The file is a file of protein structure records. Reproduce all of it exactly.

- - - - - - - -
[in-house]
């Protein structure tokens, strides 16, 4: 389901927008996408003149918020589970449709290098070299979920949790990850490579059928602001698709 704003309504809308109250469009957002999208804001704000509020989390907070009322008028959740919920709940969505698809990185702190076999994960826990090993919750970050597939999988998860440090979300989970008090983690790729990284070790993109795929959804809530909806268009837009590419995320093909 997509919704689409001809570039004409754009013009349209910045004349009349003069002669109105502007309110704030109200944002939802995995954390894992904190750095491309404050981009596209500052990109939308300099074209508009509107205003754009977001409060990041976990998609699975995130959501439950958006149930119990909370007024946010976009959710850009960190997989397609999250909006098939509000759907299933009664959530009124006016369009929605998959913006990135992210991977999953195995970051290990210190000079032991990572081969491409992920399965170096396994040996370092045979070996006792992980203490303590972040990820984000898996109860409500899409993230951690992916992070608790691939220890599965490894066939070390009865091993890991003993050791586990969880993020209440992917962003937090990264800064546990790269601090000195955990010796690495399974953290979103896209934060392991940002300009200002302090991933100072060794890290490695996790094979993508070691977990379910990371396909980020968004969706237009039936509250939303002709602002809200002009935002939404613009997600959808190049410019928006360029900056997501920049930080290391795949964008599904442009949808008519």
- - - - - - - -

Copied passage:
[in-house]
């Protein structure tokens, strides 16, 4: 389901927008996408003149918020589970449709290098070299979920949790990850490579059928602001698709 704003309504809308109250469009957002999208804001704000509020989390907070009322008028959740919920709940969505698809990185702190076999994960826990090993919750970050597939999988998860440090979300989970008090983690790729990284070790993109795929959804809530909806268009837009590419995320093909 997509919704689409001809570039004409754009013009349209910045004349009349003069002669109105502007309110704030109200944002939802995995954390894992904190750095491309404050981009596209500052990109939308300099074209508009509107205003754009977001409060990041976990998609699975995130959501439950958006149930119990909370007024946010976009959710850009960190997989397609999250909006098939509000759907299933009664959530009124006016369009929605998959913006990135992210991977999953195995970051290990210190000079032991990572081969491409992920399965170096396994040996370092045979070996006792992980203490303590972040990820984000898996109860409500899409993230951690992916992070608790691939220890599965490894066939070390009865091993890991003993050791586990969880993020209440992917962003937090990264800064546990790269601090000195955990010796690495399974953290979103896209934060392991940002300009200002302090991933100072060794890290490695996790094979993508070691977990379910990371396909980020968004969706237009039936509250939303002709602002809200002009935002939404613009997600959808190049410019928006360029900056997501920049930080290391795949964008599904442009949808008519």